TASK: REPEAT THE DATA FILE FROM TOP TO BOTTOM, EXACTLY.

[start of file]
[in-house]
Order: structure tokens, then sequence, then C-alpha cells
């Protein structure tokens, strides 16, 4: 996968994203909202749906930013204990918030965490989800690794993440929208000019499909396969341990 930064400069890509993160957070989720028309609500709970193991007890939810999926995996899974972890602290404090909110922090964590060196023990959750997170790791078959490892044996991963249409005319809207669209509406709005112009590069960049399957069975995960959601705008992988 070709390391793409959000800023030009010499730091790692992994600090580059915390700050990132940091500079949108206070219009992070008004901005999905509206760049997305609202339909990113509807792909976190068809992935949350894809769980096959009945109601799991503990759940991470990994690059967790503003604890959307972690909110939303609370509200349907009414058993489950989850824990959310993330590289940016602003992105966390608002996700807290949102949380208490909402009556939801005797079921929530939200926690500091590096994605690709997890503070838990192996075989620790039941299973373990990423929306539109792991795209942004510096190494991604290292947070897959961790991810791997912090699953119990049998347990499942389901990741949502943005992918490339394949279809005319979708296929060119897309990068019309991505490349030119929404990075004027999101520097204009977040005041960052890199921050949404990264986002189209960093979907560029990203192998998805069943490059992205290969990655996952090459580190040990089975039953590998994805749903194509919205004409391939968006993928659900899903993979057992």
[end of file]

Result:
[in-house]
Order: structure tokens, then sequence, then C-alpha cells
């Protein structure tokens, strides 16, 4: 996968994203909202749906930013204990918030965490989800690794993440929208000019499909396969341990 930064400069890509993160957070989720028309609500709970193991007890939810999926995996899974972890602290404090909110922090964590060196023990959750997170790791078959490892044996991963249409005319809207669209509406709005112009590069960049399957069975995960959601705008992988 070709390391793409959000800023030009010499730091790692992994600090580059915390700050990132940091500079949108206070219009992070008004901005999905509206760049997305609202339909990113509807792909976190068809992935949350894809769980096959009945109601799991503990759940991470990994690059967790503003604890959307972690909110939303609370509200349907009414058993489950989850824990959310993330590289940016602003992105966390608002996700807290949102949380208490909402009556939801005797079921929530939200926690500091590096994605690709997890503070838990192996075989620790039941299973373990990423929306539109792991795209942004510096190494991604290292947070897959961790991810791997912090699953119990049998347990499942389901990741949502943005992918490339394949279809005319979708296929060119897309990068019309991505490349030119929404990075004027999101520097204009977040005041960052890199921050949404990264986002189209960093979907560029990203192998998805069943490059992205290969990655996952090459580190040990089975039953590998994805749903194509919205004409391939968006993928659900899903993979057992």